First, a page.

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Hulu hires Google marketing veteran Kelly Campbell as CMO

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Transcription not available for The Tokyo Olympics begin, Moderna vaccine approved for younger Europeans.

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Sarah Tew/CNET

Digital payments company Square is now offering checking and savings accounts for small-business customers. On Tuesday, the company unveiled Square Banking, a set of tools for collecting payments, managing banking and viewing cash flow all at once.

“When you take payments and bank through Square, everything is connected. Watch your sales flow directly into Square banking, so accessing and moving your money is fast, easy — and can even be automated,” Square said in a press release.

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Square Banking is the latest expansion by the payments company run by Jack Dorsey, who’s also CEO of Twitter. Last week, Dorsey said Square will create a new business focused on the Bitcoin cryptocurrency, to help developers design decentralized financial products.

The new checking and savings accounts join the company’s lending option, now called Square Loans, as well as the Square debit card, which the company launched in 2019 for business customers. 

The new accounts will let businesses access money they bring in through Square payments, without first having to transfer it to a separate bank account. Square said the new banking accounts don’t have a minimum balance and that there aren’t monthly account fees. 

Square’s checking accounts will be provided by Sutton Bank, which also issues the Square debit card. Square said funds are FDIC-insured.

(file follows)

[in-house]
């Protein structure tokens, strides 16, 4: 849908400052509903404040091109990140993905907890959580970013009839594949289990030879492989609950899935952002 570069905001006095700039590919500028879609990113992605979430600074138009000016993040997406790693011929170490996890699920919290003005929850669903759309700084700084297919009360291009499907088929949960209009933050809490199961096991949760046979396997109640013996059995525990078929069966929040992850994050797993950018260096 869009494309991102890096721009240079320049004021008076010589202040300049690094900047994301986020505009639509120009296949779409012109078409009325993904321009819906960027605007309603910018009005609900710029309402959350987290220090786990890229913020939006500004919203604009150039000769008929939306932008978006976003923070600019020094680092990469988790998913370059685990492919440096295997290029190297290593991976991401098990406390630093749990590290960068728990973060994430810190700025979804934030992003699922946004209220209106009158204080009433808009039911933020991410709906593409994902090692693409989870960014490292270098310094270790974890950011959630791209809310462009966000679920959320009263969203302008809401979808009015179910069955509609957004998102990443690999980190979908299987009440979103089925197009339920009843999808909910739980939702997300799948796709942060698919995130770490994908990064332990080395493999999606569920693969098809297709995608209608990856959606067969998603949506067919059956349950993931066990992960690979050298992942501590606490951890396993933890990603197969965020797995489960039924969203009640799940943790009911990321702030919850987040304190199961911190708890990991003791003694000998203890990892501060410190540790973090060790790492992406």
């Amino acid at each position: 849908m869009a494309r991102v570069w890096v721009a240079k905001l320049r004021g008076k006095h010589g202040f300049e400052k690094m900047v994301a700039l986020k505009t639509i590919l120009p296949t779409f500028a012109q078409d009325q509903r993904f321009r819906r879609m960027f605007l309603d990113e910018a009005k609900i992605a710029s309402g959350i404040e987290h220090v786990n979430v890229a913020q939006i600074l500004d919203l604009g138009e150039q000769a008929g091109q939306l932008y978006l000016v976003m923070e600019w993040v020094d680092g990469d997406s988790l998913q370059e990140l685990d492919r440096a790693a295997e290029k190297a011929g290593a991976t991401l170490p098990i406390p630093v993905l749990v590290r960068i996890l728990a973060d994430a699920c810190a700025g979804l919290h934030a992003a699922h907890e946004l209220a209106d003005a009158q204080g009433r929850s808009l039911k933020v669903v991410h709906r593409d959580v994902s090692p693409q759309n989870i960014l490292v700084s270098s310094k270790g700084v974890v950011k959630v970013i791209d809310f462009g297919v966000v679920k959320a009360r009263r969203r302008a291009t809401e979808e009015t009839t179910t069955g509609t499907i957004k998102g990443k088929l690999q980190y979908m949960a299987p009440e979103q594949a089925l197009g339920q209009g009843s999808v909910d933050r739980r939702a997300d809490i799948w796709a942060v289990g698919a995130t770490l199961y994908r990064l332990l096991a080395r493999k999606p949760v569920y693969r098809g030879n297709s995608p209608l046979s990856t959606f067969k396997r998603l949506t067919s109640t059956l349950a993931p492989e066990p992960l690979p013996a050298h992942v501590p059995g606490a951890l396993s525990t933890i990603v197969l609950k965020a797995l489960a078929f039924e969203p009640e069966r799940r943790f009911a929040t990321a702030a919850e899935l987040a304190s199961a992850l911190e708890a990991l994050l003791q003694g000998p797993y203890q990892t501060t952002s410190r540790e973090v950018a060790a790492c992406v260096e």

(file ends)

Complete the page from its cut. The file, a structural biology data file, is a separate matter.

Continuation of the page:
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Angela Lang/CNET

With employees expected to start returning to the office in September, Apple is reportedly clamping down even future on remote work. Some Apple employees are saying it’s even harder to get remote work approved now that the company is moving forward with its hybrid plan, according to a report Thursday from The Verge

Apple’s corporate culture is well known throughout Silicon Valley as secretive, often requiring employees to be on site. However, there were some exceptions to this and some teams were more lenient about remote work, according to The Verge. But now, some of these previous exceptions are reportedly being denied. 

In June, Apple told employees it expects them to be in the office at least three days a week. Employees reportedly pushed back on this plan, asking CEO Tim Cook for more flexibility. Apple reportedly dismissed the request and told employees that “in-person collaboration is essential to our culture and our future.”

Some Apple employees have said they plan to quit due to the hybrid work policy, reported The Verge, citing messages in a company Slack channel. 

Apple isn’t the only tech company grappling with plans to return to the office following the COVID-19 pandemic. Google, which similarly is asking most employees to be in office three days a week, has frustrated employees with what they say are inflexible and opaque remote work policies. Last month, Facebook extended remote work options to all of its employee, and Twitter has said all employees will have the option to work from home permanently. 

Apple didn’t immediately respond to a request for comment. 

Stay up-to-date on the latest news, reviews and advice on iPhones, iPads, Macs, services and software.

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